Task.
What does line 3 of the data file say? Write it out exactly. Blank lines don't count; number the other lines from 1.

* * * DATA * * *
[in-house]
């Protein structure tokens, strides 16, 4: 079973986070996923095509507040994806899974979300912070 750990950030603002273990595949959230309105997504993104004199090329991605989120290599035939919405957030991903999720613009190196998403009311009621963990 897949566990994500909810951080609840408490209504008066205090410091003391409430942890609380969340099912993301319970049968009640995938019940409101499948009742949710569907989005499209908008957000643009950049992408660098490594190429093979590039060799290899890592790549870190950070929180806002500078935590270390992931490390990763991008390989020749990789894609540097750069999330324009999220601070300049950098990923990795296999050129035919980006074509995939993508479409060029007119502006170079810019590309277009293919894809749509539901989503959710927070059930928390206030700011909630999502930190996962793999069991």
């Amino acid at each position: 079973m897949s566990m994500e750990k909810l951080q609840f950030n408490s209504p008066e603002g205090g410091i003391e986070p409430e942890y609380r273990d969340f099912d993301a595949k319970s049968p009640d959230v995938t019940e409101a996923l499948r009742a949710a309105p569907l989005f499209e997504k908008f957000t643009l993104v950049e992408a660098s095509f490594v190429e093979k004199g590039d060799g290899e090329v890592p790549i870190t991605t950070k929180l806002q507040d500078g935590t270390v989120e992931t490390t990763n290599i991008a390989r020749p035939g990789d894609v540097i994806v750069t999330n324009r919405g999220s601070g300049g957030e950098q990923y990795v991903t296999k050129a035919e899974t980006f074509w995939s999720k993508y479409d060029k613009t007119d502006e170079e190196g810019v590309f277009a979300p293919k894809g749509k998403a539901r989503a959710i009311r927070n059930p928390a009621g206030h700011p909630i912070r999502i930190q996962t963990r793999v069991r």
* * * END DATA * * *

């Amino acid at each position: 079973m897949s566990m994500e750990k909810l951080q609840f950030n408490s209504p008066e603002g205090g410091i003391e986070p409430e942890y609380r273990d969340f099912d993301a595949k319970s049968p009640d959230v995938t019940e409101a996923l499948r009742a949710a309105p569907l989005f499209e997504k908008f957000t643009l993104v950049e992408a660098s095509f490594v190429e093979k004199g590039d060799g290899e090329v890592p790549i870190t991605t950070k929180l806002q507040d500078g935590t270390v989120e992931t490390t990763n290599i991008a390989r020749p035939g990789d894609v540097i994806v750069t999330n324009r919405g999220s601070g300049g957030e950098q990923y990795v991903t296999k050129a035919e899974t980006f074509w995939s999720k993508y479409d060029k613009t007119d502006e170079e190196g810019v590309f277009a979300p293919k894809g749509k998403a539901r989503a959710i009311r927070n059930p928390a009621g206030h700011p909630i912070r999502i930190q996962t963990r793999v069991r």